(Approved April 26, 1996)
Issue:
May a lawyer representing a defendant in multiple lawsuits asserting similar claims initiate and conduct ex parte communications with former plaintiffs who have settled their claims?

Opinion: Yes, but only if the settling plaintiffs are not represented by counsel and only after appropriate disclosures have been made by the lawyer to the settling plaintiffs.
Facts: A lawyer’s corporate client has been and is a defendant in multiple civil lawsuits. Certain lawsuits have been settled and others are pending. Most of the current lawsuits were filed by the same plaintiffs’ lawyers who represented the individuals whose claims have been settled.1
The lawyer’s client believes that random audits of the records of current claimants reveal a lack of basis for many of the claims asserted. The client desires to bring an action against the claimant lawyers who, in the client’s view, have asserted meritless current claims.
The client has asked the lawyer to interview some of the individuals who brought settled claims that the client believes were supported by false or questionable evidence. The objective of this investigation is to acquire evidence, if any, that the claimant lawyers knowingly recruited clients and deliberately submitted on behalf of those clients claims that were supported by fabricated evidence.
The client wants the lawyer to ask the settling plaintiffs to disclose what their lawyers told them about bringing the settled claims. The proposed communications with the settling plaintiffs would be initiated by the lawyer for the corporate client. The lawyer would not inform counsel who represented settling plaintiffs of these communications.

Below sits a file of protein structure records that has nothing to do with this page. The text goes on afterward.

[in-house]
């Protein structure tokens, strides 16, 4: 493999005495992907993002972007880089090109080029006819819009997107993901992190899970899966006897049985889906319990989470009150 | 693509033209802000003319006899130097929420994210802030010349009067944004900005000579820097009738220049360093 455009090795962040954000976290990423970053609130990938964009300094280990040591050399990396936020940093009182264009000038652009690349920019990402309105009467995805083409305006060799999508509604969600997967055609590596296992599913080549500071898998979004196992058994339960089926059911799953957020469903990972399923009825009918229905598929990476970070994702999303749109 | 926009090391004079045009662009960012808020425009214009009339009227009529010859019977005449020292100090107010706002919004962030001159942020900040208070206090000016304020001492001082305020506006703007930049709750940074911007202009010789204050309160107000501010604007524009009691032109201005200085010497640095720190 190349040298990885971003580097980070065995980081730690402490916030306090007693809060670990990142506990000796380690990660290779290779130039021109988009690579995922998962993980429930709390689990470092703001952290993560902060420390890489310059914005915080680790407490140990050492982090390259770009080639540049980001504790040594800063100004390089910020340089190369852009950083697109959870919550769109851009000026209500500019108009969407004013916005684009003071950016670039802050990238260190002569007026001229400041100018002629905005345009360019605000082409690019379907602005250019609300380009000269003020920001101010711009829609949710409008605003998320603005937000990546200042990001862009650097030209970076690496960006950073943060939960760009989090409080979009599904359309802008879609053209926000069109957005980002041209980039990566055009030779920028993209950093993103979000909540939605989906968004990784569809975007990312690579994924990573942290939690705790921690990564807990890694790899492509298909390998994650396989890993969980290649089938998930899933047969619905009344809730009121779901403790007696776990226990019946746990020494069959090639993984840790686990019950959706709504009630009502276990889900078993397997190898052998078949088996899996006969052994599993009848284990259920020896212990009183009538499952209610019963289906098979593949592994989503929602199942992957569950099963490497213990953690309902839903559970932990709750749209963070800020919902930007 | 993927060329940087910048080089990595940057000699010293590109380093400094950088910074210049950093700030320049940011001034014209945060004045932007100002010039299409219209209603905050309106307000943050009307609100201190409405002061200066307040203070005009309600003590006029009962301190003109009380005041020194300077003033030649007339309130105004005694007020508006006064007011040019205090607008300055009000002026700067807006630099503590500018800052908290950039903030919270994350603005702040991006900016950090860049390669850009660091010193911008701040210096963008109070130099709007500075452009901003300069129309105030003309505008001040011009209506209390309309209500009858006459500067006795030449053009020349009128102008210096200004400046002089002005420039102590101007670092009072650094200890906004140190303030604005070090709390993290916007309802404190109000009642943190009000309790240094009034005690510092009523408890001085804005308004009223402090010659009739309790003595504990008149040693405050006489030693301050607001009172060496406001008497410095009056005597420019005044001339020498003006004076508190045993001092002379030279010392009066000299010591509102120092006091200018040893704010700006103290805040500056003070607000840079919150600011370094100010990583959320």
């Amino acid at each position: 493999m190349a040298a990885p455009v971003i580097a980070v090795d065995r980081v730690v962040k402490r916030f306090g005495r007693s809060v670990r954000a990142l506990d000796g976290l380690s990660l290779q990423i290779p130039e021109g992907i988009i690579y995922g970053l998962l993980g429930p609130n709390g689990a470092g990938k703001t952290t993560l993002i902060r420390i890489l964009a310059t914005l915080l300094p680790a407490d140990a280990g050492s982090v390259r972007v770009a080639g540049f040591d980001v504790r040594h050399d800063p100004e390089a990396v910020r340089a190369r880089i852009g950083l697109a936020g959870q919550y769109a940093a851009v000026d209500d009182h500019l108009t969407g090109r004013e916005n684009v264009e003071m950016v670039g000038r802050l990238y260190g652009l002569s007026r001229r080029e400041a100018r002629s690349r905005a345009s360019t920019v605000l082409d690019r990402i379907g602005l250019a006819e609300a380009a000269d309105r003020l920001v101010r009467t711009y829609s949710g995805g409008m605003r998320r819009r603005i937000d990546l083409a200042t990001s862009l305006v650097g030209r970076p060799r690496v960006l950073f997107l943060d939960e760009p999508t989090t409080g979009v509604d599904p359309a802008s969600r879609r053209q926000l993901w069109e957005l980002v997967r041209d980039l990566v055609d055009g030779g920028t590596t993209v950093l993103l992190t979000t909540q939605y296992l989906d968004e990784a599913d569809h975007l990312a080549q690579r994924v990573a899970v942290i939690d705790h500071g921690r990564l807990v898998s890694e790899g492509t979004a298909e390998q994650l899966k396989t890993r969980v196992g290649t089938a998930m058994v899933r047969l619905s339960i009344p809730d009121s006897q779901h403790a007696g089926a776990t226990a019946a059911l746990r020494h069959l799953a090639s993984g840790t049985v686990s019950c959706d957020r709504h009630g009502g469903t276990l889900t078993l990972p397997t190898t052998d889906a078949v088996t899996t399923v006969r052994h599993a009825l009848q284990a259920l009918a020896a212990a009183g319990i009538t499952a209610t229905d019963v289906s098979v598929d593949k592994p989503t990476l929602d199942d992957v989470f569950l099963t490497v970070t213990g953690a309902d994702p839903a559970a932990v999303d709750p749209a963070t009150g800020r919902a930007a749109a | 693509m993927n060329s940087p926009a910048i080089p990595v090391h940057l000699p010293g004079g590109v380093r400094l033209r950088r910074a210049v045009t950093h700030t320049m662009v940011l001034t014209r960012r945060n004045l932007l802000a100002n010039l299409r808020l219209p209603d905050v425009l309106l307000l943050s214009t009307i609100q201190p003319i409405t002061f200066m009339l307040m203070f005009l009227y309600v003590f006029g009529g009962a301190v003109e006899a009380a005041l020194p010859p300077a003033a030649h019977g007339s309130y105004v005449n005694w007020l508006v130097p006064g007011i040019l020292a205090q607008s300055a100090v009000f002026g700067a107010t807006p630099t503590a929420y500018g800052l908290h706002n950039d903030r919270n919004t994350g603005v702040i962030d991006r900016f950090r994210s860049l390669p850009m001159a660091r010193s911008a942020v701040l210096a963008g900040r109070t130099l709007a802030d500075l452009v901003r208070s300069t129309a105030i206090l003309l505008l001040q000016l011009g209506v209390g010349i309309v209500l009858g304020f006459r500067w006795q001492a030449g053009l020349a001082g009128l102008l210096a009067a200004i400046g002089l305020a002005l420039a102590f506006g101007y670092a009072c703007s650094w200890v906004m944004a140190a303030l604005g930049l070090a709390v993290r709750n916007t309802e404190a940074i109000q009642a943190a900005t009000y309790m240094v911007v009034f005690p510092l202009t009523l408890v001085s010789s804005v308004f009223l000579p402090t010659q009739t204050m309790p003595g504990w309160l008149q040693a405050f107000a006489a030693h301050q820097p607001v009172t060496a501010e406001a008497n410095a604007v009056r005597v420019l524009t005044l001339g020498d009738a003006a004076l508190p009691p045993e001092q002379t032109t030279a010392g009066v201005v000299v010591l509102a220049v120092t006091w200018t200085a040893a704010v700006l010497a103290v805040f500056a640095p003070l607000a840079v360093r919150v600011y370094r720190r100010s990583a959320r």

The client has advised the lawyer that it has no intention to seek redress from any of the individuals who have settled their claims.2Times to appeal or reopen have generally expired.
Analysis: The Utah Rules of Professional Conduct contain two basic rules regarding contact with persons who are not the lawyer’s client. The first is found in Rule 4.2, which forbids contact with represented parties, and the second is found in Rules 4.3 and 4.4, which govern contact with unrepresented parties and third persons.
Rule 4.2
The relevant portion of Rule 4.2 of the Utah Rules of Professional Conduct states:
In representing a client, a lawyer shall not communicate about the subject of the representation with a party the lawyer knows to be represented by another lawyer in the matter, unless the lawyer has the consent of the other lawyer or is authorized by law to do so.3
Discussion of the last phrase of this Rule is quickly concluded: The corporation’s lawyer does not have consent (and indeed wants to initiate the conversation without notifying plaintiffs’ counsel) and does not propose to obtain a court order authorizing the communication.
Analysis of the first phrase of the Rule is more difficult and involves a discussion of whether the settling plaintiffs are “represented by another lawyer in the matter.” The issue is fact-specific and the burden of determining the person’s represented status is on the contacting lawyer. Under Utah law, in the absence of “disturbing events or special arrangement,” a lawyer’s employment comes to an end and the attorney-client relationship is terminated with the completion of the specific task for which the lawyer was employed.4Utah courts generally follow the common law rule that the employment of the defendant’s lawyer terminates upon entry of judgment, while the employment of the plaintiff’s lawyer terminates upon satisfaction of judgment. (more…)